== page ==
10.4 Preparation of Stabilizer Solution
The citrate or phosphate is added in the form of a solution. The strength of the solution should be such that one tenth of a cubic centimeter of a solution is equivalent to the addition of 6.25 gm of the dry salt / 100 kgs of EM. This requires a solution containing 10.63 gm of dry salt dissolved in enough water to make up 100 ml of solution that had been added to the 170 ml can, the inspection and test of which show the viscosity desired.
10.5 Preparation of Sample Tins
Use 1 ml pipette. In order to prevent loss of solution due to some of it being blown out with the air that escapes past the tin of pipette, it is best to add the solution to the Cans before they are filled with the milk.
10.6 Compensating For Effect of Dilution of Sample
The addition of a salt solution dilutes the EM. This factor alone has a slight influence on the heat coagulation point of the milk. In order to eliminate this factor it is advisable to equalize the dilution in all samples of a given series.
Milk giving alcohol negative test, after standardization to Fat/SNF = 8/18 , forwarmed to >90 C for a period of 10 minutes and concentrated to 26-28% milk TS, homogenized to 100 Kg/Sq.cm at 55-60°C temperature is used for Pilot Sterilization using following procedure:
1. Prepare a number of sample test bottles and proceed as shown in Table 10.1.
2. Prepare a 10 % solution of stabilizer (by dissolving 10 gms of dry stabilizer in enough water to make 100 cc of solution).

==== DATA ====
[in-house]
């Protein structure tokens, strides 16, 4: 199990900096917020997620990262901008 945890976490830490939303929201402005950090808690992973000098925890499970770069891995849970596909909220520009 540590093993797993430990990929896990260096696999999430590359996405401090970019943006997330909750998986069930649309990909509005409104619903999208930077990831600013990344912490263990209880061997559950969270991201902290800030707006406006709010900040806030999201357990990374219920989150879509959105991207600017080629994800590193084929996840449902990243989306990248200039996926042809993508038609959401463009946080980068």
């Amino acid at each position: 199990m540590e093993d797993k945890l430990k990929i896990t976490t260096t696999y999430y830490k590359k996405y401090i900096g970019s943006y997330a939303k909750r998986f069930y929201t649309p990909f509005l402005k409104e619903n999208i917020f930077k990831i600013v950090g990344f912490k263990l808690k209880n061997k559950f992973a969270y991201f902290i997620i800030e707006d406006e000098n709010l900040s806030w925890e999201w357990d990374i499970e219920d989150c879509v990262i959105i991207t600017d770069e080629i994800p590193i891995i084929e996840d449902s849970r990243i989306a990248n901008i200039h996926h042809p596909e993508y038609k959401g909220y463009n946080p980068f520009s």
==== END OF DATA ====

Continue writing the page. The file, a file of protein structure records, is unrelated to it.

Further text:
3. Add stabilizer solution and distilled water to evaporated milk bottles as per table given.
4. Fill the sample bottles containing the measured portion of stabilizer solution with evaporated milk from the batch and seal them.
5. Place the sealed bottles in the Pilot Sterilizer and subject them to a heat treatment for 15 minutes at 116-117 °C with a 15-20 minutes coming up time.
6. Cool the bottles rapidly to 24°C with help of air flow.
7. Examine the bottle contents for smoothness and then test for viscosity.
8. Select the bottle whose contents show a desirable body and smooth texture.
9. Determine whether stability correction is necessary.
10. Based on the correction corresponding to the Pilot Test (to give the best viscosity), calculate the total quantity of stabilizer required for the bulk of the evaporated milk to be prepared.
11. Just add enough water for complete solution of the stabilizer in a vessel. Add the mixture slowly to the evaporated milk in the storage tank, ensuring thorough mixing during addition and for several hours after its solution.
12. For subsequent batches of evaporated milk add a portion of the required amount of stabilizer (determined by previous day's experience) to the standardized fluid milk at the forewarmer and then complete the correction by adding the remainder to the evaporated milk in the storage tank.